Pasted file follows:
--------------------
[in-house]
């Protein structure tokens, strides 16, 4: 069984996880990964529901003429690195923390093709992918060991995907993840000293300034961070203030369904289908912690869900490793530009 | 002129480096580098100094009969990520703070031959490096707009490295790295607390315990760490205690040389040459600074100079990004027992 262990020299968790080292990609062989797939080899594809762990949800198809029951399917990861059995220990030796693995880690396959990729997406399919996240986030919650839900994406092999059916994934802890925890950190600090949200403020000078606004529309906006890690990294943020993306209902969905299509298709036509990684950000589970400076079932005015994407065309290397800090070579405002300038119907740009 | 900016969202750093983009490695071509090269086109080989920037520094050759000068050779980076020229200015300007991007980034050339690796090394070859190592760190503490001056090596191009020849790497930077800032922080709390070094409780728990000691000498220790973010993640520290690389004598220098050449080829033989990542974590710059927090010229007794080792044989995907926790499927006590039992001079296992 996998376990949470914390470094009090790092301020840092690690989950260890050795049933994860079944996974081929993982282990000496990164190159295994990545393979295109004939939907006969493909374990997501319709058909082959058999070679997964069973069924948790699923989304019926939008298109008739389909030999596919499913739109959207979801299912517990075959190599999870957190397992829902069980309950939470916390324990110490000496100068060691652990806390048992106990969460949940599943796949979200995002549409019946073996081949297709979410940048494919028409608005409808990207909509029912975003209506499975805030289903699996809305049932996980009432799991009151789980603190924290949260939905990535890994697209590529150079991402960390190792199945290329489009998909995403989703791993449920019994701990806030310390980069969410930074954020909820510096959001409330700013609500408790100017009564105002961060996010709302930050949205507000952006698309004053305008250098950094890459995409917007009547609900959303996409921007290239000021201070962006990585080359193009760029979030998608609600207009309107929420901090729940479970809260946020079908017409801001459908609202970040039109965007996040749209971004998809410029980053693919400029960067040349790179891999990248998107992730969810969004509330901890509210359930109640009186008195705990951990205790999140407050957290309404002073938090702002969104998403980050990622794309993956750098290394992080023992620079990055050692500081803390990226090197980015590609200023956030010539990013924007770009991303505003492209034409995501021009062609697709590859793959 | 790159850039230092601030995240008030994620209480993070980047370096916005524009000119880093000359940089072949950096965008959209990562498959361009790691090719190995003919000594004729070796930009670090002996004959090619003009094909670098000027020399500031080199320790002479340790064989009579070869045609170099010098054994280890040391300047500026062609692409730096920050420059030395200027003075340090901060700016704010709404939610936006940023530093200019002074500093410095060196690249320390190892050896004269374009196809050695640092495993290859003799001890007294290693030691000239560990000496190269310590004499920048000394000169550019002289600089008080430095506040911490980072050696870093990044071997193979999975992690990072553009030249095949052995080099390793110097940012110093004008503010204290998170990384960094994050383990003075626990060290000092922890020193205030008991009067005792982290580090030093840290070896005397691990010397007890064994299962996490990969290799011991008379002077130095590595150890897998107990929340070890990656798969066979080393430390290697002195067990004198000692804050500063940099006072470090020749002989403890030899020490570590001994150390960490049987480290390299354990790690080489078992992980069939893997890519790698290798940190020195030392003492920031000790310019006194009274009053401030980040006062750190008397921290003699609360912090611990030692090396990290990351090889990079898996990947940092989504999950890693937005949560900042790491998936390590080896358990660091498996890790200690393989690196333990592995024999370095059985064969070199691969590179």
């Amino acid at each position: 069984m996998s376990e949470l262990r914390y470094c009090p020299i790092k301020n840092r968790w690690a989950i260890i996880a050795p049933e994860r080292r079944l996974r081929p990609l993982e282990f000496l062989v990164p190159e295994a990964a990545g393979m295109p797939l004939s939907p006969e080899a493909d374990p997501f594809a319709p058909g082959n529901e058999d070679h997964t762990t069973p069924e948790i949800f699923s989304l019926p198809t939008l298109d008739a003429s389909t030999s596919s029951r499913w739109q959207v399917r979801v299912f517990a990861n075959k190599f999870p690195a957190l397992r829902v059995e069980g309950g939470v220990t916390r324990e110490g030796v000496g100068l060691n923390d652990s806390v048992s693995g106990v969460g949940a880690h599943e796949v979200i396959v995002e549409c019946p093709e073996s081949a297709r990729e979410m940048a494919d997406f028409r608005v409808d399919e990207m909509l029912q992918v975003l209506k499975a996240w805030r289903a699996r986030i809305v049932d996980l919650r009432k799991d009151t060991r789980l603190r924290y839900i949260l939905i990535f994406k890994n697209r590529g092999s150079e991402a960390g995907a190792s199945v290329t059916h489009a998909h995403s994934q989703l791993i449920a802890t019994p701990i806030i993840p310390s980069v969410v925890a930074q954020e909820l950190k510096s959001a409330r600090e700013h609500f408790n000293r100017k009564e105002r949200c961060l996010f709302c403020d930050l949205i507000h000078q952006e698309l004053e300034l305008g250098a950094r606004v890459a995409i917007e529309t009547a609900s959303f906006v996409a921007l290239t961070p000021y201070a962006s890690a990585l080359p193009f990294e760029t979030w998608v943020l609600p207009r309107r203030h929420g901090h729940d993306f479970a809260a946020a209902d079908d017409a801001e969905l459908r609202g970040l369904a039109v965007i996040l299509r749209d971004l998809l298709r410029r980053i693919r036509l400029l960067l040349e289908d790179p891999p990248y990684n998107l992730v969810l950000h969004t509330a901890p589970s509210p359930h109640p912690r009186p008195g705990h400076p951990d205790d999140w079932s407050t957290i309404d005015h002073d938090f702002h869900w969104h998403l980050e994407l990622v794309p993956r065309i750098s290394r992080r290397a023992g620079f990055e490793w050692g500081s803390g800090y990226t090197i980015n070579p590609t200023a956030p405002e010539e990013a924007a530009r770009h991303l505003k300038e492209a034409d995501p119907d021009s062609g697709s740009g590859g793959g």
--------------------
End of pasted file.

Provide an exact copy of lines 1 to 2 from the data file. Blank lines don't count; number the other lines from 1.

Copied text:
[in-house]
């Protein structure tokens, strides 16, 4: 069984996880990964529901003429690195923390093709992918060991995907993840000293300034961070203030369904289908912690869900490793530009 | 002129480096580098100094009969990520703070031959490096707009490295790295607390315990760490205690040389040459600074100079990004027992 262990020299968790080292990609062989797939080899594809762990949800198809029951399917990861059995220990030796693995880690396959990729997406399919996240986030919650839900994406092999059916994934802890925890950190600090949200403020000078606004529309906006890690990294943020993306209902969905299509298709036509990684950000589970400076079932005015994407065309290397800090070579405002300038119907740009 | 900016969202750093983009490695071509090269086109080989920037520094050759000068050779980076020229200015300007991007980034050339690796090394070859190592760190503490001056090596191009020849790497930077800032922080709390070094409780728990000691000498220790973010993640520290690389004598220098050449080829033989990542974590710059927090010229007794080792044989995907926790499927006590039992001079296992 996998376990949470914390470094009090790092301020840092690690989950260890050795049933994860079944996974081929993982282990000496990164190159295994990545393979295109004939939907006969493909374990997501319709058909082959058999070679997964069973069924948790699923989304019926939008298109008739389909030999596919499913739109959207979801299912517990075959190599999870957190397992829902069980309950939470916390324990110490000496100068060691652990806390048992106990969460949940599943796949979200995002549409019946073996081949297709979410940048494919028409608005409808990207909509029912975003209506499975805030289903699996809305049932996980009432799991009151789980603190924290949260939905990535890994697209590529150079991402960390190792199945290329489009998909995403989703791993449920019994701990806030310390980069969410930074954020909820510096959001409330700013609500408790100017009564105002961060996010709302930050949205507000952006698309004053305008250098950094890459995409917007009547609900959303996409921007290239000021201070962006990585080359193009760029979030998608609600207009309107929420901090729940479970809260946020079908017409801001459908609202970040039109965007996040749209971004998809410029980053693919400029960067040349790179891999990248998107992730969810969004509330901890509210359930109640009186008195705990951990205790999140407050957290309404002073938090702002969104998403980050990622794309993956750098290394992080023992620079990055050692500081803390990226090197980015590609200023956030010539990013924007770009991303505003492209034409995501021009062609697709590859793959 | 790159850039230092601030995240008030994620209480993070980047370096916005524009000119880093000359940089072949950096965008959209990562498959361009790691090719190995003919000594004729070796930009670090002996004959090619003009094909670098000027020399500031080199320790002479340790064989009579070869045609170099010098054994280890040391300047500026062609692409730096920050420059030395200027003075340090901060700016704010709404939610936006940023530093200019002074500093410095060196690249320390190892050896004269374009196809050695640092495993290859003799001890007294290693030691000239560990000496190269310590004499920048000394000169550019002289600089008080430095506040911490980072050696870093990044071997193979999975992690990072553009030249095949052995080099390793110097940012110093004008503010204290998170990384960094994050383990003075626990060290000092922890020193205030008991009067005792982290580090030093840290070896005397691990010397007890064994299962996490990969290799011991008379002077130095590595150890897998107990929340070890990656798969066979080393430390290697002195067990004198000692804050500063940099006072470090020749002989403890030899020490570590001994150390960490049987480290390299354990790690080489078992992980069939893997890519790698290798940190020195030392003492920031000790310019006194009274009053401030980040006062750190008397921290003699609360912090611990030692090396990290990351090889990079898996990947940092989504999950890693937005949560900042790491998936390590080896358990660091498996890790200690393989690196333990592995024999370095059985064969070199691969590179």